Thursday, September 21, 2006

The Neglected Middle?

USA Today ran a column from Patrick Welsh, a D.C.-area teacher earlier this week, called Students Aren't Interchangeable. A true statement, of course. He makes the perfectly reasonable point that average children need to be challenged and that the curriculum should fit the child, not the other way around. He also points out that many educators are more interested in social engineering than in challenging kids. But I found the column unfortunate as a whole. He wants to be contrarian, so he decides to characterize gifted kids and their parents as poorly as possible so the much-neglected middle seems more deserving by contrast.

He starts by referring to parents of gifted kids as "fanatical" -- and "usually white, in my experience -- who think their kids are geniuses, who must be protected from less talented kids and who are entitled to every advantage and resource the school system has to offer." There you go. If you speak up about your kid needing educational accommodations, not only are you pushy, you're "fanatical." And while we're at it, let's get some racial overtones in there, too. Why not? No wonder Nicholas Colangelo, professor of gifted education at the Belin-Blank Center of the University of Iowa, and an expert on acceleration, recently told me that many parents of gifted kids perceive that any such requests will be viewed negatively -- so they don't ask. They don't want to be seen as pushy. With teachers like Welsh roaming the halls, that's not an unrealistic fear.

Welsh then goes on to say he has "heard teachers in neighboring Fairfax County, VA, joke that every middle class white kid is labeled either gifted and talented or learning disabled. The LD label goes over with parents because it implies that the kid is brighter than his or her work shows."

This is complete hyperbole. Fairfax County, VA's own reports show that about 8% of 3rd through 8th grade kids participate in its gifted programs (see the report here (and let me know if the direct PDF link doesn't work. It's the Fairfax County Gifted and Talented Advisory Committee Report from 2004). This is a wealthy district -- more than 8% of the kids are middle-class and white. Furthermore, the district is home to Thomas Jefferson high school, a magnet high school for gifted kids that's ranked among the top in the country. If you do have a highly gifed kid, and live in the greater D.C. area, you're quite likely to move to Fairfax for precisely this reason. So it would stand to reason that Fairfax would have a high percentage of gifted kids, particularly among the high school set. But even so, it's not a de facto segregation system. TJ is nearly 40% minority (Asian children are the largest minority group; interestingly, Asian parents are somehow exempt from Welsh's fanatical label). I'm surprised USA Today let Welsh get away with this stereotyping statement with absolutely no evidence to back it up.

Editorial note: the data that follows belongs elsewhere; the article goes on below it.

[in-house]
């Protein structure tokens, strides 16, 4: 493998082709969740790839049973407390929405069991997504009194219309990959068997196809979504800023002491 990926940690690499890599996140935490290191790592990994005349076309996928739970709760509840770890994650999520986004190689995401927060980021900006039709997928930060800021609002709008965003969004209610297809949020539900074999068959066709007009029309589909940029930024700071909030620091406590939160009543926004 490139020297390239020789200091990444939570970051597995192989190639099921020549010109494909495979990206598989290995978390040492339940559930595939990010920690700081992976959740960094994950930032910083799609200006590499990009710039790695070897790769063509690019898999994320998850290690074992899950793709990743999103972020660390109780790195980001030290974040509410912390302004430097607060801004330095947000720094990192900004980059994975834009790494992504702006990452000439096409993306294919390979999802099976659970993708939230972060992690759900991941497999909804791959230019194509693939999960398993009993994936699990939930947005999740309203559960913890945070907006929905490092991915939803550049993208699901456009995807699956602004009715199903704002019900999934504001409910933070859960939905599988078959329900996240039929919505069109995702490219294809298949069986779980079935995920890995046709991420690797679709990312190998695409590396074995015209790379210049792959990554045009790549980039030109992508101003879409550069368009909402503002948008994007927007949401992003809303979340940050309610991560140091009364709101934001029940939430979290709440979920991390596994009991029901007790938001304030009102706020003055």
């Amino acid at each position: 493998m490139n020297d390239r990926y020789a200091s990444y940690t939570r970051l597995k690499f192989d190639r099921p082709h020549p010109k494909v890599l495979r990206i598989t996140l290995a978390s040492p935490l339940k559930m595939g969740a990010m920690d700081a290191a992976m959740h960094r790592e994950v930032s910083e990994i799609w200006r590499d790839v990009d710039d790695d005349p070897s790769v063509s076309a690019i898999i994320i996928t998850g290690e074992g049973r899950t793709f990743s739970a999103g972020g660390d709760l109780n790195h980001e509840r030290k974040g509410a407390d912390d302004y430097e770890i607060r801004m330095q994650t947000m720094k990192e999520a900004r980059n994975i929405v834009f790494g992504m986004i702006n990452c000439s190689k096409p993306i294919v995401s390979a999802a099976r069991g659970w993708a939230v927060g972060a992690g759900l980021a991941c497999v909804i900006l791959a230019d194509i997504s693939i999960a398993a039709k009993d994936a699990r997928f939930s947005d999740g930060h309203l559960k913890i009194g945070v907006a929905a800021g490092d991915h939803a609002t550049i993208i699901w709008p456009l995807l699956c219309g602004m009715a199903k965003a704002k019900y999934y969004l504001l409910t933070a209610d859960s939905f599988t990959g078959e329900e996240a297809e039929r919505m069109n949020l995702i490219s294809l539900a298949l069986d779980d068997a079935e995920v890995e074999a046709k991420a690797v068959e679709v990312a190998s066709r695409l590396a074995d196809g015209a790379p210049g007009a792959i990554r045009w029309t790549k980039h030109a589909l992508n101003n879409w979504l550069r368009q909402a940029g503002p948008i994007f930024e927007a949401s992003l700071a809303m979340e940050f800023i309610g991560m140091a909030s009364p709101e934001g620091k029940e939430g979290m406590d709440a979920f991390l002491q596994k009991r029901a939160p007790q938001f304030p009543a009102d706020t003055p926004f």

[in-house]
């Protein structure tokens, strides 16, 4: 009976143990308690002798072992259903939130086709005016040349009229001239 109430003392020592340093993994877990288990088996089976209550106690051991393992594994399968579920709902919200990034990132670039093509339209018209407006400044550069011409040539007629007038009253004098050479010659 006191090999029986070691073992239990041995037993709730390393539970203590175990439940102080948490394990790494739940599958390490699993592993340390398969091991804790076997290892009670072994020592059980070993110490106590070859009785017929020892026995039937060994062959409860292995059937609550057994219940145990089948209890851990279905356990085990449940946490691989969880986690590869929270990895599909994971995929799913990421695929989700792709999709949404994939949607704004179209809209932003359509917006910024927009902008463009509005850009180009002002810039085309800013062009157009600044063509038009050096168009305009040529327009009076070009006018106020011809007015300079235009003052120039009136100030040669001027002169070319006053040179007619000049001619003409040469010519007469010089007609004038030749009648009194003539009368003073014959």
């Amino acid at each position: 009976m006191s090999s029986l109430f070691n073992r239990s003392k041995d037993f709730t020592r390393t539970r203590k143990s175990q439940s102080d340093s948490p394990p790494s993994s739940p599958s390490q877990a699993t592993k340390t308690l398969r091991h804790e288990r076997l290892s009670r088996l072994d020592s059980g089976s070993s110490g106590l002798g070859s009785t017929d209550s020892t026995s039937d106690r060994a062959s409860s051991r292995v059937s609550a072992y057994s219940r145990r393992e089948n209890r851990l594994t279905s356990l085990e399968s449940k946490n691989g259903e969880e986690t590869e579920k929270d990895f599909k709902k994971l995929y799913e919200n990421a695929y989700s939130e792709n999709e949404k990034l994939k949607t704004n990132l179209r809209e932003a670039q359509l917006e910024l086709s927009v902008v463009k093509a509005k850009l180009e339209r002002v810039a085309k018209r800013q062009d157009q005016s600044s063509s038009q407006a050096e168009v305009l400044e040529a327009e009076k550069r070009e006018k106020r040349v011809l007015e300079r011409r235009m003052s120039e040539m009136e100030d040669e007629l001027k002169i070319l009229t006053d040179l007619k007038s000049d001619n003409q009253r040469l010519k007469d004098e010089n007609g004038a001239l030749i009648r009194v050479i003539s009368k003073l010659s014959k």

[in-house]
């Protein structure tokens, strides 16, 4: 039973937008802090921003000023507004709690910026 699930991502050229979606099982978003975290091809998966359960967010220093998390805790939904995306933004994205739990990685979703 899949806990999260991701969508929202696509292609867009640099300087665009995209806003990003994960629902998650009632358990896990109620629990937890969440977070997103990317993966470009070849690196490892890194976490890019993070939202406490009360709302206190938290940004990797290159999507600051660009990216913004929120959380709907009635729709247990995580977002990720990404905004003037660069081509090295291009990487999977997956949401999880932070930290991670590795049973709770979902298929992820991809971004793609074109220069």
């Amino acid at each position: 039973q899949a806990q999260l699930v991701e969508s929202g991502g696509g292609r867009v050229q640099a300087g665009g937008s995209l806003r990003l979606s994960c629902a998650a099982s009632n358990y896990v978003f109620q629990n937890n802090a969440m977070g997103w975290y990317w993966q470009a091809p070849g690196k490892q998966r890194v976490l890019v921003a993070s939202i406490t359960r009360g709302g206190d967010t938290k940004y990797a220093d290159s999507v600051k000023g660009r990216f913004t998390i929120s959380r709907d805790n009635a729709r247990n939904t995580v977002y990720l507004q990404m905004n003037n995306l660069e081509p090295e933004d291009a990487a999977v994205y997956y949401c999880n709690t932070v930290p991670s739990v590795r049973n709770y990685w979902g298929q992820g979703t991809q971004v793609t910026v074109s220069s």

But we're in a mode these days where complaining about pushy parents is hip. Columns like this are the result.


Tony Plank said...

As always, extremist views such as these are counter productive even if they do contain an element of truth.

As far as pushy parents go, I’d say that while the parents I’ve met from my Son’s GT program are generally a really nice and reasonable bunch, there are a few that fit that model perfectly. To the point that they disgust me even. But then, that is probably a statistical thing and I’m betting I can find plenty of pushy parents of minority and lower achieving students as well were I to bother to look or care.

That sad thing is that extremists usually cause legitimate causes to get overlooked and the bulge of the normal curve absolutely deserves custom treatment as well. As a said a few posts ago, it is time to realize that kids ARE our future and to act accordingly.

The truth is that if you customize, the kids outside the first standard deviation are going to consume more resources per child than those on the inside whether they be on the “high” or “low” ends of the academic distribution. It is inherent in the capabilities and challenges of these children.